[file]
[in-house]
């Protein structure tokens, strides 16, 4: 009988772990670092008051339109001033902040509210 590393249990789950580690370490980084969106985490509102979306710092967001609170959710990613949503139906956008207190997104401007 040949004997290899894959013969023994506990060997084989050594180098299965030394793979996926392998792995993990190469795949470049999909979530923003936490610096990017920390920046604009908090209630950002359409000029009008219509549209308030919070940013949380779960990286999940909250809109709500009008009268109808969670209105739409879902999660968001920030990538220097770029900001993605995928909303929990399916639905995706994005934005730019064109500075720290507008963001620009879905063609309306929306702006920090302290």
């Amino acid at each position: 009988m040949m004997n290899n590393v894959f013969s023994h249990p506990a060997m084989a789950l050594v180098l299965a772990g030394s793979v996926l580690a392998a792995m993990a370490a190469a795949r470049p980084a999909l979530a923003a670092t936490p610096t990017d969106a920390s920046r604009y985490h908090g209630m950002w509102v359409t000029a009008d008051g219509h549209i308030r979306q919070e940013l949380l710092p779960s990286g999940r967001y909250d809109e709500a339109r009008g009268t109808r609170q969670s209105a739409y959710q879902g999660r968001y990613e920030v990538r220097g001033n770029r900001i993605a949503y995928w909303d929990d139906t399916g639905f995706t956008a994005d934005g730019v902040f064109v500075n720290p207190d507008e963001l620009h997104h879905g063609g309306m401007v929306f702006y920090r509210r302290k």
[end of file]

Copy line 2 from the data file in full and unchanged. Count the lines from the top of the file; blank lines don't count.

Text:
């Protein structure tokens, strides 16, 4: 009988772990670092008051339109001033902040509210 590393249990789950580690370490980084969106985490509102979306710092967001609170959710990613949503139906956008207190997104401007 040949004997290899894959013969023994506990060997084989050594180098299965030394793979996926392998792995993990190469795949470049999909979530923003936490610096990017920390920046604009908090209630950002359409000029009008219509549209308030919070940013949380779960990286999940909250809109709500009008009268109808969670209105739409879902999660968001920030990538220097770029900001993605995928909303929990399916639905995706994005934005730019064109500075720290507008963001620009879905063609309306929306702006920090302290």